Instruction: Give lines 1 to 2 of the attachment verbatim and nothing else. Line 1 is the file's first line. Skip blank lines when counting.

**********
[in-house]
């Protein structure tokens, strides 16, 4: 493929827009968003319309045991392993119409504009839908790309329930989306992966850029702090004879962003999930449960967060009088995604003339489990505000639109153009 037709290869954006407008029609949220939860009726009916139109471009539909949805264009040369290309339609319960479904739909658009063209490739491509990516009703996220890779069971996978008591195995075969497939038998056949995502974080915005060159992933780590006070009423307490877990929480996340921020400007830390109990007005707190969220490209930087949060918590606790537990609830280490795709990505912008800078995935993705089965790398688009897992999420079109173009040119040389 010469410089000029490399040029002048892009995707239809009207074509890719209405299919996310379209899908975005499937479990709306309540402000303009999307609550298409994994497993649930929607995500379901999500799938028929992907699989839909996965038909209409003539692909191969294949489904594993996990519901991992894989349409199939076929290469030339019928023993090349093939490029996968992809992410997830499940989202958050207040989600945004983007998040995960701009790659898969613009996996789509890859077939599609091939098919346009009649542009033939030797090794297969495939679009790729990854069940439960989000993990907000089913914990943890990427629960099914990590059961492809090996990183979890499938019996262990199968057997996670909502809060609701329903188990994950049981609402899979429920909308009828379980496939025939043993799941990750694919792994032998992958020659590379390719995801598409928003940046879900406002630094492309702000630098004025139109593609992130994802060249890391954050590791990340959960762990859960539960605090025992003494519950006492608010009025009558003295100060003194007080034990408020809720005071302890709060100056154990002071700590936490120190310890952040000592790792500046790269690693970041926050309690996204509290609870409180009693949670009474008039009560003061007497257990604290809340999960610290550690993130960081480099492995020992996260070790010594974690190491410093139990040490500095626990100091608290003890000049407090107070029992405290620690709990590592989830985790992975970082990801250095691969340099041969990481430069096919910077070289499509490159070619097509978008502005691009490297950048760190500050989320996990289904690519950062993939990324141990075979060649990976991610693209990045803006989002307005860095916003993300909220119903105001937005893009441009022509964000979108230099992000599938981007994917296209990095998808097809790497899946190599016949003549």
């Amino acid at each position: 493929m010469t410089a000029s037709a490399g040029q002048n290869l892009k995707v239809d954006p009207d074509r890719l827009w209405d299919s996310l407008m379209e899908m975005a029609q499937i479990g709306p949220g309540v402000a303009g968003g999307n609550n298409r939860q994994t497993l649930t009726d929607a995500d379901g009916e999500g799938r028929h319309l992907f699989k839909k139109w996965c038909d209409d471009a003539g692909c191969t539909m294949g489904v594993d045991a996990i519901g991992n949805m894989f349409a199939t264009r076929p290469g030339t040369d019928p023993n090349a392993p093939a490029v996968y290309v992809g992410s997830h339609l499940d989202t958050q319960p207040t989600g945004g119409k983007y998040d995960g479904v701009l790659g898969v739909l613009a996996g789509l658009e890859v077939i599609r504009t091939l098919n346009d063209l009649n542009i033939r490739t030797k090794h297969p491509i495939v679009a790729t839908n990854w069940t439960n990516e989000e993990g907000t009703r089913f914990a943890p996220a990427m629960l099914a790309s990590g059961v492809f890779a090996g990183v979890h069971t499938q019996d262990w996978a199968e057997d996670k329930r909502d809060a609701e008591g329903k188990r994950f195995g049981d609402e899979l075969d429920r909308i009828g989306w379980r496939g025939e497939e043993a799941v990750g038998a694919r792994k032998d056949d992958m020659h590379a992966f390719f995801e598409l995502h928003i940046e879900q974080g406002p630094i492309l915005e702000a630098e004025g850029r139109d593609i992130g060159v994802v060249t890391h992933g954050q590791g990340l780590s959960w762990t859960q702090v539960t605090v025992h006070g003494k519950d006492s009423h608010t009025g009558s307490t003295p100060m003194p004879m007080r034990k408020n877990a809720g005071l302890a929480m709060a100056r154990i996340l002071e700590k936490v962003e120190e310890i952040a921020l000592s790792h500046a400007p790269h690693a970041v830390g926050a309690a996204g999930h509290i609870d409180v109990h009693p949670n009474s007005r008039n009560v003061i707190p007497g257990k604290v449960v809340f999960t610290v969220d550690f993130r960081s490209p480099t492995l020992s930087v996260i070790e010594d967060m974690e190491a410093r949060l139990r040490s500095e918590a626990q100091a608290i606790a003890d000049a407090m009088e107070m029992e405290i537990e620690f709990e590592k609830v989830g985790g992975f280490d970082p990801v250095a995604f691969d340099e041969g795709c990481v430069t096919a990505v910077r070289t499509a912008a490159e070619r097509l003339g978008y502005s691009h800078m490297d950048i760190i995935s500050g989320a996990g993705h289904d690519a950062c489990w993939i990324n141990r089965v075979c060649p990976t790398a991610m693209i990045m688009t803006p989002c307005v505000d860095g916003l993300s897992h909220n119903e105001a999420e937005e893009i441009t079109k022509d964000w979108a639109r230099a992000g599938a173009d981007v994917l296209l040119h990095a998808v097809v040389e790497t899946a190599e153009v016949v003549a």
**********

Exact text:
[in-house]
């Protein structure tokens, strides 16, 4: 493929827009968003319309045991392993119409504009839908790309329930989306992966850029702090004879962003999930449960967060009088995604003339489990505000639109153009 037709290869954006407008029609949220939860009726009916139109471009539909949805264009040369290309339609319960479904739909658009063209490739491509990516009703996220890779069971996978008591195995075969497939038998056949995502974080915005060159992933780590006070009423307490877990929480996340921020400007830390109990007005707190969220490209930087949060918590606790537990609830280490795709990505912008800078995935993705089965790398688009897992999420079109173009040119040389 010469410089000029490399040029002048892009995707239809009207074509890719209405299919996310379209899908975005499937479990709306309540402000303009999307609550298409994994497993649930929607995500379901999500799938028929992907699989839909996965038909209409003539692909191969294949489904594993996990519901991992894989349409199939076929290469030339019928023993090349093939490029996968992809992410997830499940989202958050207040989600945004983007998040995960701009790659898969613009996996789509890859077939599609091939098919346009009649542009033939030797090794297969495939679009790729990854069940439960989000993990907000089913914990943890990427629960099914990590059961492809090996990183979890499938019996262990199968057997996670909502809060609701329903188990994950049981609402899979429920909308009828379980496939025939043993799941990750694919792994032998992958020659590379390719995801598409928003940046879900406002630094492309702000630098004025139109593609992130994802060249890391954050590791990340959960762990859960539960605090025992003494519950006492608010009025009558003295100060003194007080034990408020809720005071302890709060100056154990002071700590936490120190310890952040000592790792500046790269690693970041926050309690996204509290609870409180009693949670009474008039009560003061007497257990604290809340999960610290550690993130960081480099492995020992996260070790010594974690190491410093139990040490500095626990100091608290003890000049407090107070029992405290620690709990590592989830985790992975970082990801250095691969340099041969990481430069096919910077070289499509490159070619097509978008502005691009490297950048760190500050989320996990289904690519950062993939990324141990075979060649990976991610693209990045803006989002307005860095916003993300909220119903105001937005893009441009022509964000979108230099992000599938981007994917296209990095998808097809790497899946190599016949003549």